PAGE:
December 2004 Home   Newsletters

January 2005

February 2005

President's Message (Jackie Parnell)
Vote Count Help Needed (Arlene Ellis)
Charter Commission (Evangeline Funk & Piilani Kaopuiki)
On Social Security - Just the Facts, Please (Jean Aoki)
In Memoriam
Pay Attention to Rail Bills (Pearl Johnson)
Working for Clean Elections
Bottle Bill (Pearl Johnson)
Call for Nominations for State Board

Bottle Bill

The implementation of the bottle bill is such a mess that industry critics who fought its passage can now call for its repeal. I suppose that makes implementation a success.

When Linda Lingle first announced she was going to run for governor, she said she would work to repeal the just-passed bottle bill. Just 100 days before recycling fees were to start, the Sierra Club said in a press release: To manage the logistics of the bottle law, such as labeling, material flows, and management, six additional Department of Health staff were slated to be hired. As of September 22nd, the approval to hire the new positions was still pending authorization from the Governor. Specifics regarding the setting up of redemption centers by recyclers, the process for labeling unlabeled containers, and contracting staff with the counties were still unsettled.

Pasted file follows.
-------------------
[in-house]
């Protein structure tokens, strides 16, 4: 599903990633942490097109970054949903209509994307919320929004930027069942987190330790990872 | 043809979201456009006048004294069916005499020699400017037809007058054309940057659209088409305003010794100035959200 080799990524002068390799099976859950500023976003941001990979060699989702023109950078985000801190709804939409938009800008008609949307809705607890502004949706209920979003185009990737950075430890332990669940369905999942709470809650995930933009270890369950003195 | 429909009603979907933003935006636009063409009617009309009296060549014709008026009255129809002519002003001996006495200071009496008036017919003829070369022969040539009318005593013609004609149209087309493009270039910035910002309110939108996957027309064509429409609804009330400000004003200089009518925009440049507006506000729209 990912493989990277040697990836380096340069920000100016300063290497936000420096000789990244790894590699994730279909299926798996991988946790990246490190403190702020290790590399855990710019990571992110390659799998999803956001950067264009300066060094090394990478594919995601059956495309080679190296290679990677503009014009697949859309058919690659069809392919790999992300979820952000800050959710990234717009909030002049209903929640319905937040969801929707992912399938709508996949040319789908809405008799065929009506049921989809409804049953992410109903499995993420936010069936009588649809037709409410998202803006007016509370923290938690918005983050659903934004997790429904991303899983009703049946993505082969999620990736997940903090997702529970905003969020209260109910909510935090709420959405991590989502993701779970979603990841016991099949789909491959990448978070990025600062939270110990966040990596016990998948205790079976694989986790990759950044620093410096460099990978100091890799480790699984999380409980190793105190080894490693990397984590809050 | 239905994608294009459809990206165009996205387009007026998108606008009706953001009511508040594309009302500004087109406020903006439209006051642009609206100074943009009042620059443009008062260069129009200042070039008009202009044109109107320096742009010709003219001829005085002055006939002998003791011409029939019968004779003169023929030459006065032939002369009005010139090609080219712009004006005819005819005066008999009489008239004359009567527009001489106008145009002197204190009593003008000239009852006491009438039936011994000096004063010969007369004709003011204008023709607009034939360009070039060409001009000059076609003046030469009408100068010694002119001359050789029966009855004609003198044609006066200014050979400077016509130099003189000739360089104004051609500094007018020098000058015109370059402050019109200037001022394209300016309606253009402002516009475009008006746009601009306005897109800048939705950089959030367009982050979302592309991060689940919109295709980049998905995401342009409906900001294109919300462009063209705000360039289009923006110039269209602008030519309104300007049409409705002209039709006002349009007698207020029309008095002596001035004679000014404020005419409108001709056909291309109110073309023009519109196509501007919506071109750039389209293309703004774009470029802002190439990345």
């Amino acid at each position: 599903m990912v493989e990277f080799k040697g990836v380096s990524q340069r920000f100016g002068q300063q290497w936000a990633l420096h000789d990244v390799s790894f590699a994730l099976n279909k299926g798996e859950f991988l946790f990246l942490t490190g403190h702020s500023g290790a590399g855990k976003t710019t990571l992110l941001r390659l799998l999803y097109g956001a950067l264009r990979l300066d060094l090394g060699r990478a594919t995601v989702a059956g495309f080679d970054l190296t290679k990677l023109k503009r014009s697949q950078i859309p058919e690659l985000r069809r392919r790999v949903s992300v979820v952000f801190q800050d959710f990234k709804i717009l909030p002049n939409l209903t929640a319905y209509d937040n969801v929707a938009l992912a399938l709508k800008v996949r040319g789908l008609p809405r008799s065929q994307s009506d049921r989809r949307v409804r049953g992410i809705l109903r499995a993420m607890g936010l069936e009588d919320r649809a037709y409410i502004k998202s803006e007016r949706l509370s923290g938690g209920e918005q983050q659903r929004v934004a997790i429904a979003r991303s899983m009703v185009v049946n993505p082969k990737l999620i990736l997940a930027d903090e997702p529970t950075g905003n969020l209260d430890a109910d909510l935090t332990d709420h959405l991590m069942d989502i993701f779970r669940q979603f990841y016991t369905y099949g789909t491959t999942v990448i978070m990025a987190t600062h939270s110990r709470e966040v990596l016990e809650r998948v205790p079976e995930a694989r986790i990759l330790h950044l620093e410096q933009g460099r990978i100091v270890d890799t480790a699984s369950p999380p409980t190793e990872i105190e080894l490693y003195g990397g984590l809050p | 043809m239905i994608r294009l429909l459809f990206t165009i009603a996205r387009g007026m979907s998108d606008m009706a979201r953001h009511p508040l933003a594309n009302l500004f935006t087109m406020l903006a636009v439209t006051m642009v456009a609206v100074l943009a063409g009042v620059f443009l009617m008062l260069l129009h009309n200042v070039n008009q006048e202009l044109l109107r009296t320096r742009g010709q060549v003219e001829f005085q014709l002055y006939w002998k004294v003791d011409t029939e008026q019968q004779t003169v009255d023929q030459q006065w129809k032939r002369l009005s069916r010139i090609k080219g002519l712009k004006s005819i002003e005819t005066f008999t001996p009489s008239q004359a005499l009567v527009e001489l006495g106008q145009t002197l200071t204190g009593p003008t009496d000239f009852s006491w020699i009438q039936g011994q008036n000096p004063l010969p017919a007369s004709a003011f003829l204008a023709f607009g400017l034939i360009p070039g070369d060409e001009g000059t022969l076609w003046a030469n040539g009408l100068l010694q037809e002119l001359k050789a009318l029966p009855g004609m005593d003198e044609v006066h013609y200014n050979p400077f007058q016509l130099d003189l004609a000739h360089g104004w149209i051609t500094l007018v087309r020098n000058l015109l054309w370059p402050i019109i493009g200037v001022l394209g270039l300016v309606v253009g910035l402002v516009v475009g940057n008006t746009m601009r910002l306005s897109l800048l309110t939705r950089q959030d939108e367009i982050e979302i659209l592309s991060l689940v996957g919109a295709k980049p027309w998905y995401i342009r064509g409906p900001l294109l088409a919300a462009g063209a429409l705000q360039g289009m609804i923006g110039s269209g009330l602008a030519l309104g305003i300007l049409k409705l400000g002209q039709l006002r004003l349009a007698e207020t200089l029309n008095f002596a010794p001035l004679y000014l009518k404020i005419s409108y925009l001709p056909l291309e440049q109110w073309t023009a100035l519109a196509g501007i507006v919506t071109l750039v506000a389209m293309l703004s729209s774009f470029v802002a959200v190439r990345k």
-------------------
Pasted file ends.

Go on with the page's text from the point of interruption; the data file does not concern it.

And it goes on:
One of Leagues bedrock principles is promoting recycling. Hawaiis 20% rate of recycling should rise to about 80 % of beverage containers if redemptions center were run right. Even an opponent of the law, Ed Thompson of the Hawaii Food Industry Association, says the bill will reduce the volume to the landfill by only 7 percent. On an island with big landfill problems, 7 percent looks good.

The 10 states with bottle bill laws have never seriously considered repealing them. A February 2004 survey of New York residents found that 84% support their 22-year old bottle law. We must vigilantly protect our bottle law and demand its efficient implementation.

Pearl Johnson

[this article did not appear in the print edition]

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